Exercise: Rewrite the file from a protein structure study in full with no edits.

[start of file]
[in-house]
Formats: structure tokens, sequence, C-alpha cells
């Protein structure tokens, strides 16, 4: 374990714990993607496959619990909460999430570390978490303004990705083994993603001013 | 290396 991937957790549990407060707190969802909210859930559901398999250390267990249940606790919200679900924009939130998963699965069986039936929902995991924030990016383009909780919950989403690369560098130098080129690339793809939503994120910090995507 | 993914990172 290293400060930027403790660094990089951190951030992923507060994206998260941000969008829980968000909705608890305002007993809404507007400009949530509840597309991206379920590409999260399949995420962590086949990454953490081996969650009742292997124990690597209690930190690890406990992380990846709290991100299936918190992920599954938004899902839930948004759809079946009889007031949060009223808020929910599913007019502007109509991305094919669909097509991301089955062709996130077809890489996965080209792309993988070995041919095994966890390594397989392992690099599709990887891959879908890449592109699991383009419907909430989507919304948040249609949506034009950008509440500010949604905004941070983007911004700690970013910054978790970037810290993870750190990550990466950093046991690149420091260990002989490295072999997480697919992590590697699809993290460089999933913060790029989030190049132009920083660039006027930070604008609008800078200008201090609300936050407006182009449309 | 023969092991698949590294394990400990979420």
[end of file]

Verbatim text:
[in-house]
Formats: structure tokens, sequence, C-alpha cells
């Protein structure tokens, strides 16, 4: 374990714990993607496959619990909460999430570390978490303004990705083994993603001013 | 290396 991937957790549990407060707190969802909210859930559901398999250390267990249940606790919200679900924009939130998963699965069986039936929902995991924030990016383009909780919950989403690369560098130098080129690339793809939503994120910090995507 | 993914990172 290293400060930027403790660094990089951190951030992923507060994206998260941000969008829980968000909705608890305002007993809404507007400009949530509840597309991206379920590409999260399949995420962590086949990454953490081996969650009742292997124990690597209690930190690890406990992380990846709290991100299936918190992920599954938004899902839930948004759809079946009889007031949060009223808020929910599913007019502007109509991305094919669909097509991301089955062709996130077809890489996965080209792309993988070995041919095994966890390594397989392992690099599709990887891959879908890449592109699991383009419907909430989507919304948040249609949506034009950008509440500010949604905004941070983007911004700690970013910054978790970037810290993870750190990550990466950093046991690149420091260990002989490295072999997480697919992590590697699809993290460089999933913060790029989030190049132009920083660039006027930070604008609008800078200008201090609300936050407006182009449309 | 023969092991698949590294394990400990979420």